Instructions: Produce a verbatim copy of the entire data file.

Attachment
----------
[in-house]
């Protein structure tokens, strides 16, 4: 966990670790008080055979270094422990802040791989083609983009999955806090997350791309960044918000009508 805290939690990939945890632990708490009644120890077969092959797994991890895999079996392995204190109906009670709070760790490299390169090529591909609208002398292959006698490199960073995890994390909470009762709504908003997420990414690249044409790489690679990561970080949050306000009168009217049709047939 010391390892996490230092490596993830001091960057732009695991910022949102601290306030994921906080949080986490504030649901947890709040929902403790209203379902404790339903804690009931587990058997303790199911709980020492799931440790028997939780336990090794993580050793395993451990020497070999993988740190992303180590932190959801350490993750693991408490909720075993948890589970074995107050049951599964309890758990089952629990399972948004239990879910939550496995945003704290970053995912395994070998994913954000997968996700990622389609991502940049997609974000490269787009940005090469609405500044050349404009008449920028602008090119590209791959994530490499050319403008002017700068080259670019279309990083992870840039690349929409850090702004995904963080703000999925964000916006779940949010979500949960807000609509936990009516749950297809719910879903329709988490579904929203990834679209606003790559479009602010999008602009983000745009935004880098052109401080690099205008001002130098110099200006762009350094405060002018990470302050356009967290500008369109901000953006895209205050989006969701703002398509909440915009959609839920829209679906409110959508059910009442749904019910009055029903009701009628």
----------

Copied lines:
[in-house]
């Protein structure tokens, strides 16, 4: 966990670790008080055979270094422990802040791989083609983009999955806090997350791309960044918000009508 805290939690990939945890632990708490009644120890077969092959797994991890895999079996392995204190109906009670709070760790490299390169090529591909609208002398292959006698490199960073995890994390909470009762709504908003997420990414690249044409790489690679990561970080949050306000009168009217049709047939 010391390892996490230092490596993830001091960057732009695991910022949102601290306030994921906080949080986490504030649901947890709040929902403790209203379902404790339903804690009931587990058997303790199911709980020492799931440790028997939780336990090794993580050793395993451990020497070999993988740190992303180590932190959801350490993750693991408490909720075993948890589970074995107050049951599964309890758990089952629990399972948004239990879910939550496995945003704290970053995912395994070998994913954000997968996700990622389609991502940049997609974000490269787009940005090469609405500044050349404009008449920028602008090119590209791959994530490499050319403008002017700068080259670019279309990083992870840039690349929409850090702004995904963080703000999925964000916006779940949010979500949960807000609509936990009516749950297809719910879903329709988490579904929203990834679209606003790559479009602010999008602009983000745009935004880098052109401080690099205008001002130098110099200006762009350094405060002018990470302050356009967290500008369109901000953006895209205050989006969701703002398509909440915009959609839920829209679906409110959508059910009442749904019910009055029903009701009628």